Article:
By Arthur Cleveland Bent


Family PSITTACIDAE: Parrots and Parakeets

(Illustration by Louis Agassiz Fuertes)

Conuropsis carolinensis carolinensis (Linnacus)


MANY of the glories of North American bird life have gone, never to return. The spread of civilization, the selfish greed of human interests, and the lust to kill have wiped out some of the most spectacular and beautiful features in our formerly abundant bird life. The countless millions of passenger pigeons that formerly darkened the sky in their seasonal migrations are gone forever.

And the great flocks of gorgeous parakeets that formerly roamed over nearly all the eastern part of our country will be seen no more. This was the only representative of the parrot family that lived and bred within the United States; it gave a touch of tropical character to our avifauna and a vivid tinge of color to the landscape; its loss is much to be regretted. Never again may be seen the glorious sights witnessed by Wilson, Audubon, and other early writers, as great flocks of these gorgeous birds wheeled through the air, in close formation, their long tails streaming out in straight flight or spreading as they turned, and their brilliant colors, red, yellow, bright green, and soft blue, gleaming in the sunlight. As Wilson (1832) says: “They came screaming through the woods in the morning, about an hour after sunrise, to drink the salt water, of which they, as well as the pigeons, are remarkably fond. When they alighted on the ground, it appeared at a distance as if covered with a carpet of richest green, orange, and yellow: they afterwards settled, in one body, on a neighbouring tree, which stood detached from any other, covering almost every twig of it, and the sun, shining strongly on their gay and glossy plumage, produced a very beautiful and splendid appearance.”


Conuropsis carolinenses, as a species, covered a wide range in eastern North America, from the vicinity of the Great Lakes southward to Florida and the Gulf States, and from Colorado (rarely) to the Atlantic coast. For a full account, given in detail, of the former range of the species and its gradual disappearance, the reader is referred to a comprehensive article on the subject by Edwin M. Hasbrouck (1891). As the species has been divided into two subspecies since this was written, we shall consider here only the former distribution of the eastern race, Conuropsis carolinensis. The oldest and northernmost records, of what was probably this race, appeared in Bartram’s Fragments (1799) in the following words: “The two first of these birds were seen in the neighbourhood of Philadelphia, between thirty and forty years ago. The Psittacus, most probably the Psittacus pertinax, Illinois Parrot, or the Psittacus carolinensis, Carolina Parrot, has been occasionally observed in Shareman’s Valley, on Shareman’s Creek, a branch of the river Susquehanna, within twenty miles of the town of Carlisle.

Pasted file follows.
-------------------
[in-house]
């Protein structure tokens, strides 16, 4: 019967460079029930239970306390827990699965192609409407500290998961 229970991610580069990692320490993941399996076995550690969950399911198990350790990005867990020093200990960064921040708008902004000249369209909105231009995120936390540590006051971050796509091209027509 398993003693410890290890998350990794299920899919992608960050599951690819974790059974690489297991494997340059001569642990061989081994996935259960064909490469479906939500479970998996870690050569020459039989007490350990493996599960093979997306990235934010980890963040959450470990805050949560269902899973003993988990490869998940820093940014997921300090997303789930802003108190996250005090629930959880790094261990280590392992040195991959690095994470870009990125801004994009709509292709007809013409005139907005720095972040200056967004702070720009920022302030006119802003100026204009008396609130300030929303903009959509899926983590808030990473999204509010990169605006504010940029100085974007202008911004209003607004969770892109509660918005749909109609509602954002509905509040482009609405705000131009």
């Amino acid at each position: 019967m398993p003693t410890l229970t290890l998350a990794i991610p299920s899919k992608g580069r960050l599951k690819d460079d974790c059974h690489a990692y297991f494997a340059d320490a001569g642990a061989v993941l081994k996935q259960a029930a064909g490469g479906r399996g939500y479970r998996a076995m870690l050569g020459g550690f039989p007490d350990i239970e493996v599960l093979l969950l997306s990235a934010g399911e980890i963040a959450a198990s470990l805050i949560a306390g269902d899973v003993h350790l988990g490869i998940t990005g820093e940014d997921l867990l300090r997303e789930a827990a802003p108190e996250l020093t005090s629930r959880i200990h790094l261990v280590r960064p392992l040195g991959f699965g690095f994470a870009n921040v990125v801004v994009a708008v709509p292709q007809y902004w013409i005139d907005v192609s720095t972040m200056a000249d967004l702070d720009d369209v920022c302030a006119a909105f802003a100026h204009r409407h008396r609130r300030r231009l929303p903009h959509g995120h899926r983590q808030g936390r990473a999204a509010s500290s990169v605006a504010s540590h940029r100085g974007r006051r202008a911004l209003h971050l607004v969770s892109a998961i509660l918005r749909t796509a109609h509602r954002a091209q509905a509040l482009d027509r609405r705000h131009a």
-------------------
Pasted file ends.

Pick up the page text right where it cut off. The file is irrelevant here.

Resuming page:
This last fact seems to contradict the observation of Mr. William Bartram, who says, “The parakeets (Psittacus carolinensis) never reach so far north as Pennsylvania, which to me is unaccountable, considering they are a bird of such singular rapid flight, they 
could easily perform the journey In ten or twelve hours from North-Carolina, where they are very numerous, and we abound with nil the fruits which they delight in.” * * * I may add, that a very large flight of parakeets, which came from the westward, was seen a few years ago, about twenty-five miles to the north-west of Albany, in the State of New-York. The arrival of these birds in the depth of winter (January, 1780) was, Indeed, a very remarkable circumstance. The more ignorant Dutch settlers were exceedingly alarmed. They imagined, in dreadful consternation, that it portended nothing less calamitous than the destruction of the world.

DeKay (1844) places this New York record as occurring in 1795. The only record we have for New Jersey is one recently published by Warren F. Eaton (1936); Albert E. Hedden (1841—1915) told his son and nephew “of the occurrence of this species in East Orange, Essex County, New Jersey, when he was a boy. They placed the time between 1850 and 1860, and both recall exactly the same story. ‘The Paroquets occurred probably twice at least in hot weather (I suspect September) and were considered very destructive to the small household apple orchards, maintained by the family at that time. The birds occurred in flocks and tore the apple fruit apart, extracting the seeds.”

There seems to be no record for Delaware, but in Audubon’s time they were found as far north as the boundary line between Virginia and Maryland, where a flock was seen and specimens were shot as recently as September 1865 (Smith and Palmer, 1888). They apparently were common in the Carolinas up to 1850, or perhaps 1860, but must have disappeared from there soon after that. For Georgia, there seem to be no records since 1849.